Biplane fighter aces


Sergente Edoardo Azzarone

8 May 1916 - 14 June 1940

Edoardo Azzarone was born in Sasso Marconi on 8 May 1916.

The 8o Gruppo, 2o Stormo C.T., was transferred to Libya in September 1935 and in 1940 was the oldest colonial fighter unit of the Regia Aeronautica and was equipped with Fiat CR.32quater (a tropical version of the classic Fiat design with enlarged oil cooler and other slight improvements that enhanced its low altitude performances).
The 8o Gruppo (92a, 93a and 94a Squadriglie) was commanded by Maggiore Vincenzo La Carruba and started the war based at Tobruk T2 airfield with a full complement of 25 Fiat CR.32quaters.
Pilots in the 93a Squadriglia on 11 June were: Capitano Mario Bacich (CO), Tenente Alberto Argenton, Tenente Gioacchino Bissoli, Sergente Maggiore Italo Bertinelli, Sergente Luigi Di Lorenzo, Sergente Azzarone, Sergente Roberto Lendaro and Sergente Duilio Bernardi. These pilots had eight CR.32quaters available on 11 June. On strength, there were also Tenente Vincenzo Sansone, Sottotenente Alberto Radice, Sergente Orazio Antonicelli and Sergente Ottorino Lancia but they hadn’t left Tripoli. Sergente Armando Angelini was assigned from the 53o Stormo on 9 June but he also remained in Tripoli.

14 June saw the first combats between opposing RAF and Regia Aeronautica fighters over North Africa. This was caused because the 11th Hussars (Prince Albert’s Own), joined by elements of 4th Armoured Brigade and 1st Battalion, King’s Royal Rifle Corps, assaulted Fort Capuzzo and Fort Maddalena (the two most important Italian frontier posts). The offensive was supported by attacks by Blenheims from 45, 55, 113 and 211 Squadrons. To protect both bombers and ground forces, 33 Squadron flew offensive sweeps as far as Bardia, meeting the Regia Aeronautica two times in the morning and Azzarone took part in the second engagement.
At 10:00, after refuelling the Gladiators, Dean (Gladiator L9046) and Woodward (Gladiator N5783) were off again, followed a few minutes later by Sergeant J. Craig (Gladiator N5768). Near Fort Capuzzo they intercepted two Caproni Ca.310Bs escorted by CR.32s. Dean shot down one of the CR.32s while Woodward and Craig jointly attacked one Caproni, setting one of the engines on fire. The Italian bomber crash-landed among British tanks near Fort Capuzzo. Woodward also attacked and claimed a second CR.32 (this claim is unconfirmed and no more Italian losses has been possible to verify) before retuning to base with a single bullet hole in one of the wings. Dean later told:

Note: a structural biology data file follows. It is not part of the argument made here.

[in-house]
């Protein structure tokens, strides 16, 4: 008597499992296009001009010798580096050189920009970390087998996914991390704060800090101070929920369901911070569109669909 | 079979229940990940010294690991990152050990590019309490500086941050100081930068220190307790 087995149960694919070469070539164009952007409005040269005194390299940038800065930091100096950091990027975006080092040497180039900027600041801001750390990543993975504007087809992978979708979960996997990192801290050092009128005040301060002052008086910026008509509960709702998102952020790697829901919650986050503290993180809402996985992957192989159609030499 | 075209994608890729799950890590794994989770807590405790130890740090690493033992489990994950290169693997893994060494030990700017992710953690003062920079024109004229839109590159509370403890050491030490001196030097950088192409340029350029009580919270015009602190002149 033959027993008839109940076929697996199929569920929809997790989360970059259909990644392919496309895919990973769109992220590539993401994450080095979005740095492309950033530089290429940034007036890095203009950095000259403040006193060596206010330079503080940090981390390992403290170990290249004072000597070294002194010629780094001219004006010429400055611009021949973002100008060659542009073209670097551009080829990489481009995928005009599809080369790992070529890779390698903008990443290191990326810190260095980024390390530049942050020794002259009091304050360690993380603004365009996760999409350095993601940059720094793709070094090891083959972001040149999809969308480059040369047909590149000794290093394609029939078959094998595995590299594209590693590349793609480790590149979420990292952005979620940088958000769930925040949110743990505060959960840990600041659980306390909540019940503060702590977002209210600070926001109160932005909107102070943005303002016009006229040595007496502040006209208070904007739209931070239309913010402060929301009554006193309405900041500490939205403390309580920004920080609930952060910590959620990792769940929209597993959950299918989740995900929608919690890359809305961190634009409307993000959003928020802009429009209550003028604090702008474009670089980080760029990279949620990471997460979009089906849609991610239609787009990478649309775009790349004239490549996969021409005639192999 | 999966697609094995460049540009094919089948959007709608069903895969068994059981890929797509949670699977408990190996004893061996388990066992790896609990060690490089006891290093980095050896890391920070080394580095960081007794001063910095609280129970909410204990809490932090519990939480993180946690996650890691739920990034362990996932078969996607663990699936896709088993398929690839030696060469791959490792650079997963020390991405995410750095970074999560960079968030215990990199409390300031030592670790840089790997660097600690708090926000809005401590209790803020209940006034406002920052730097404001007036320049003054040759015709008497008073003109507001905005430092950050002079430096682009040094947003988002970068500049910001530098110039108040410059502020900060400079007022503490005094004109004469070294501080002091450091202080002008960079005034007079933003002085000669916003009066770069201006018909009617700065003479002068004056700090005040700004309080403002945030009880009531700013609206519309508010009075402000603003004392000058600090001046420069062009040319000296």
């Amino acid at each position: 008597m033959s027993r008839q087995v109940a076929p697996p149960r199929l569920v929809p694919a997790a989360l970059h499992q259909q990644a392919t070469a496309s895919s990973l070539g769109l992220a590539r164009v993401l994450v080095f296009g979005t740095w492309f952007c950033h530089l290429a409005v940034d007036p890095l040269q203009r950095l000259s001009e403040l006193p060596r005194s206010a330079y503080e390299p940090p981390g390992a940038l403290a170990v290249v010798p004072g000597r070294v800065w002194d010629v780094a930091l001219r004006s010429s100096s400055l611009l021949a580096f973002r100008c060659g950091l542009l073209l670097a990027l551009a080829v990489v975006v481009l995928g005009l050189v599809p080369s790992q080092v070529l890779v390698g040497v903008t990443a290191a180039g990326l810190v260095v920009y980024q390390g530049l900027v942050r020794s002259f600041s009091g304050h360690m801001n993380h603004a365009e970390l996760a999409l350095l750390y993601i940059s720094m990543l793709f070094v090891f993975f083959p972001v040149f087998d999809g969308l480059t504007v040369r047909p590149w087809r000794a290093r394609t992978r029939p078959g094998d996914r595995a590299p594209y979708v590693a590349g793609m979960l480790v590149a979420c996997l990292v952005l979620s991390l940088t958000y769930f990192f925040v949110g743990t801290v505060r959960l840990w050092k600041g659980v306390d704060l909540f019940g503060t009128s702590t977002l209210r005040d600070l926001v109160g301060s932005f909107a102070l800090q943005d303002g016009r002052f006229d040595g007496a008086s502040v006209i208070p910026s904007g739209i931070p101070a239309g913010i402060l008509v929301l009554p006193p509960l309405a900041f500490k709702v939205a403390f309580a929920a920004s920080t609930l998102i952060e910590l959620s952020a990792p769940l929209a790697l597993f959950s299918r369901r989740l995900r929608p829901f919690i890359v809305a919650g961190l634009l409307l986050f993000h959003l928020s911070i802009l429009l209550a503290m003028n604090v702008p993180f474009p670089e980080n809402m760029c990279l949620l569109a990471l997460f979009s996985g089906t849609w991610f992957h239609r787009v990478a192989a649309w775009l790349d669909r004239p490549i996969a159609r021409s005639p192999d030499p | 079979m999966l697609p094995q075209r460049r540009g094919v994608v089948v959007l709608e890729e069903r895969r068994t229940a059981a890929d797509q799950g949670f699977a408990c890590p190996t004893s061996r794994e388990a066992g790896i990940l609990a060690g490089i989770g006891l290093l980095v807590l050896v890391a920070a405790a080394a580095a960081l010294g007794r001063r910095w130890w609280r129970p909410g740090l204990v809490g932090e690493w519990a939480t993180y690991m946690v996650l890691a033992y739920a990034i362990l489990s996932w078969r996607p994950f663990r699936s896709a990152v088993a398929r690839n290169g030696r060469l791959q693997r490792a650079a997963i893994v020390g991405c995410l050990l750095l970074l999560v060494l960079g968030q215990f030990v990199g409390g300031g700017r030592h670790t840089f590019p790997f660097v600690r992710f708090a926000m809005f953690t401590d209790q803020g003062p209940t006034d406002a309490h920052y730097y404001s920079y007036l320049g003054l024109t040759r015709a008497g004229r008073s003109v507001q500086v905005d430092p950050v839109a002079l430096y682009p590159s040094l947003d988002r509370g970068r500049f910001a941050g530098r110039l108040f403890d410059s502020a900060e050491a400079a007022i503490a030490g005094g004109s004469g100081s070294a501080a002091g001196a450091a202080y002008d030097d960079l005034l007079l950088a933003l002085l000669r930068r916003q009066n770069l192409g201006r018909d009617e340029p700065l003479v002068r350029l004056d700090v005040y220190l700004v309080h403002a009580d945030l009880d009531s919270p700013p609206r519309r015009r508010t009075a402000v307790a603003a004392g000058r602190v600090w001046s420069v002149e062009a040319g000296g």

“Soon after being promoted to Flying Officer, I was posted to No 33 Squadron at Mersa Matruh. I had a good flight with Verne Woodward, Peter Wickham and Sergeant Craig. It wasn’t long after Italy declared war that we were moved to Sidi Barrani. We had no warning system at all of aircraft movement by the enemy, and only very sketchy and vague locations of both ours and their positions from the Army. We carried out the old traditions of patrolling along and over the border in the beginning in “vics” and pairs. Later, we flew bigger sweeps with more aircraft. The combat of 14 June near Fort Capuzzo was our very first encounter with the enemy. An inoffensive-looking light bomber was seen, and I detached Woodward and Sergeant Craig to attack, whilst I stayed aloft to cover. Within a short spell, I saw six aircraft in line astern heading from the west. I recognised them as CR 32s. I remember being quite calm, and wondering what the heck to do. I flew towards them, keeping them well to my right – with the thought of getting behind them (and shooting them down one by one – silly boy!).
Before I got close enough to them, they split in all directions and formed a ring around me – the sitting duck! I remembered somewhere about flying extraordinarily badly to present a very bad target. I throttled back, yawed and waffled up and down and around, and could hear the thump of their half-inch cannon at each pass, and as each came into my sights having a rapid squirt at them. This seemed to go on for ages, and eventually one of them dropped away and suddenly the remainder disappeared, and I was thankfully alone in the sky and flew back.